Family Matters: Interfaces between Child and Adult Mental Health

Family Matters: Interfaces between Child and Adult Mental Health

Family Matters: Interfaces between Child and Adult Mental Health

Family Matters: Interfaces between Child and Adult Mental Health


Family Matters focuses on research and clinical material which bridges the traditional gap between child and adult mental health. Rather than considering child and adult problems separately, the authors address the often complex interactions between the two, covering such topics as: ¿¿ The implications of childhood trauma in later life ¿¿ The impact of parental mental health problems on children ¿¿ How interactions within a family can affect the mental health of all individuals within the family The authors review existing research and cover their own recent studies and practical experience, and put forward new theoretical models to underpin their recommendations for changes in practice, such as liason initiatives between child and adult services and specialised services to treat adolescents, parenting breakdown and perinatal psychiatric illness.The findings and recommendations in Family Matters have have important implications for the organsiation and funding of mental health and related services, and staff training, and should be read by all those in professions concerned with child and adult mental health, including psychiatrists, family therapists, psychotherapists, nurses, health visitors and social workers, and health service managers.


The idea for this book originated in a conference held in London in May 1998, called 'Interfaces between Child and Adult Mental Health'. the conference aroused considerable interest, not only from participating mental health practitioners and academics but also from social workers, health visitors, managers and purchasers. An obvious development was to produce a book based on the proceedings, with additional chapters to cover topics that could not be represented on the day. the resulting volume has a clinical emphasis, although the authors have based their discussions on theoretical arguments, literature reviews and, in some cases, research projects. the book's aims are to acknowledge the mutual interaction between children and parents, to recognise the various ways that children's and adults' problems overlap and to consider the implications for service delivery.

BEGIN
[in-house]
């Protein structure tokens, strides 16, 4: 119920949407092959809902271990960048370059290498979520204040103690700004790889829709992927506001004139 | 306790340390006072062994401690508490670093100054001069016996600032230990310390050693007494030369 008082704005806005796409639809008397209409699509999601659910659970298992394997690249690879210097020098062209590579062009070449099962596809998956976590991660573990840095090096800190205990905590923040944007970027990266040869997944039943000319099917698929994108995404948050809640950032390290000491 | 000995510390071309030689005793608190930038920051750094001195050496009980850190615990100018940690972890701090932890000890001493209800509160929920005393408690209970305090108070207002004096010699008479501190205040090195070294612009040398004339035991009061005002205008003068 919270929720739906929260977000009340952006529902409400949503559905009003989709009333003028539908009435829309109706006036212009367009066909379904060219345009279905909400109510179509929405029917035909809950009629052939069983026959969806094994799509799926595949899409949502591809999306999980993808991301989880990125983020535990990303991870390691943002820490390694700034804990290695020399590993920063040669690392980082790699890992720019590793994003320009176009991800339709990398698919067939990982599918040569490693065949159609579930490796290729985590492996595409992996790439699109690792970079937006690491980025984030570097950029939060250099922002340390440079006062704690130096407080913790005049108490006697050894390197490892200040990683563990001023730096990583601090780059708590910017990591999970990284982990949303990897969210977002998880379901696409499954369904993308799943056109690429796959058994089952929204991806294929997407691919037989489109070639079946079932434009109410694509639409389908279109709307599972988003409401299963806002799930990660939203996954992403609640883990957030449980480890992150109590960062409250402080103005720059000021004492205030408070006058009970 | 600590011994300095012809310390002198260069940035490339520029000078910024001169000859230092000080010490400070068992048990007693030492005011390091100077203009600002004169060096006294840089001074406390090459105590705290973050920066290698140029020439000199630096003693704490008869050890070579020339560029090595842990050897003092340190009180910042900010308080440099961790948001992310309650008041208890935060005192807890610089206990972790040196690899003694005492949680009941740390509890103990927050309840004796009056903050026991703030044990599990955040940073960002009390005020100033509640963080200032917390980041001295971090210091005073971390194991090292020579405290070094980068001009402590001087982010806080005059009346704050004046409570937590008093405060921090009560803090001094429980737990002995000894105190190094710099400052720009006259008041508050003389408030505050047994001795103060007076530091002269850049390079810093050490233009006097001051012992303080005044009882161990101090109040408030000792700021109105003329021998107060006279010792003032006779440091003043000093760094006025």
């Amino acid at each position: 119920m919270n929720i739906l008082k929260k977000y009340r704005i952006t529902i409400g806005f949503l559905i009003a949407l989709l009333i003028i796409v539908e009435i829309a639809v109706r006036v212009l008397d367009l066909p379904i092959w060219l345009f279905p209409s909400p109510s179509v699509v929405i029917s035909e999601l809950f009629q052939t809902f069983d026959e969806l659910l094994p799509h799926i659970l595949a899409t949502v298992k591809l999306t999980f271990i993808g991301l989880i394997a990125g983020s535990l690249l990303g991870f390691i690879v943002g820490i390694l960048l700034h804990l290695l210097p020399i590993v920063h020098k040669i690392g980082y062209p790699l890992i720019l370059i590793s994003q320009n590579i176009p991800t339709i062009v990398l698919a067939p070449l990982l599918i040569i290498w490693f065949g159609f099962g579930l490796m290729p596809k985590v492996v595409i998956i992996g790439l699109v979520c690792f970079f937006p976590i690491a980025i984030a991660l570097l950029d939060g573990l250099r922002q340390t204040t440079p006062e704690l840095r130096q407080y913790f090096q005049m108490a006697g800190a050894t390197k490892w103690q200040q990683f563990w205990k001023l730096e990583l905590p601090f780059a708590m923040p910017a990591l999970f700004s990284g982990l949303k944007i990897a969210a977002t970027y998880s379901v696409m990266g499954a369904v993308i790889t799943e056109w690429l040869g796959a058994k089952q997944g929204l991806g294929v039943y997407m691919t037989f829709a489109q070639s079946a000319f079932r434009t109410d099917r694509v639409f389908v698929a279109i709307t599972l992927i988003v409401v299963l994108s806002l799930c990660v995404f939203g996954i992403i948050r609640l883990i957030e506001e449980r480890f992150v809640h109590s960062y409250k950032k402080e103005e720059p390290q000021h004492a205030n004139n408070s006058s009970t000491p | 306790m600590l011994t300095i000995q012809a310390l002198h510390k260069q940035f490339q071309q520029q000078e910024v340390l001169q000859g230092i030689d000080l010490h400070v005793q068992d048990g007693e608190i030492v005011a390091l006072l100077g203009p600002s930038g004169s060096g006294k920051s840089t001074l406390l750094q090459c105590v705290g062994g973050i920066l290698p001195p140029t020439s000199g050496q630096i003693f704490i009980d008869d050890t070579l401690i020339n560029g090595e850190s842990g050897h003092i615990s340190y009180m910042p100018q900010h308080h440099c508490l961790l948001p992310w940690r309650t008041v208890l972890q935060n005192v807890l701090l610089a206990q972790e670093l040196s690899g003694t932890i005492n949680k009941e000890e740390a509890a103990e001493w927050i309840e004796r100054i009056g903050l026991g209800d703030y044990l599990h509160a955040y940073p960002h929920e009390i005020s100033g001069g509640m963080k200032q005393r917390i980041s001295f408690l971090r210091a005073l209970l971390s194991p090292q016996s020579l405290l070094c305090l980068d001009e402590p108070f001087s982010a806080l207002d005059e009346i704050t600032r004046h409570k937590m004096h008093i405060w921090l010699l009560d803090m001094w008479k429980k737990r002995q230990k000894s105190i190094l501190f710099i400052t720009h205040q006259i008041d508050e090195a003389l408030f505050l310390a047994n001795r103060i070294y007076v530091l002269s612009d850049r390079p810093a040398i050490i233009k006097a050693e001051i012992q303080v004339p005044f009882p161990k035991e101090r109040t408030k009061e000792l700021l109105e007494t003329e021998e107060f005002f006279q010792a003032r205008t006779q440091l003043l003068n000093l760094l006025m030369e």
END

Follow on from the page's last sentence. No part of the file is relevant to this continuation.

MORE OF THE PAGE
The interfaces between children and adults have many dimensions and can be considered from the perspective of individual development, intergenerational influences over time, family relationship patterns, or mechanisms through which these processes interact together. Similarly, discussions about the interfaces between child and adult services might focus on liaison between teams to identify previously unrecognised problems in other family members, work with whole families, or preventive measures against intergenerational continuities of disorders. All these dimensions are represented in this volume.

The chapters have been divided into five sections. Section 1 is an introductory overview. Section 2 considers developmental and intergenerational links between children and adults. Section 3 addresses the effects of parental mental health problems on children. Section 4 contains discussions of the various ways that clinical services can address the interfaces between children's and adults' mental health. Section 5 offers theoretical and practical suggestions for future developments. This division is not a strict one, however, since most authors consider both the theoretical and practical aspects of their topic.

It is necessary also to acknowledge what the book does not include. We have intended the chapters to have a psycho-social emphasis and to cover those aspects of the interfaces that do not customarily receive much attention in the literature. We did not set out to compile a comprehensive textbook

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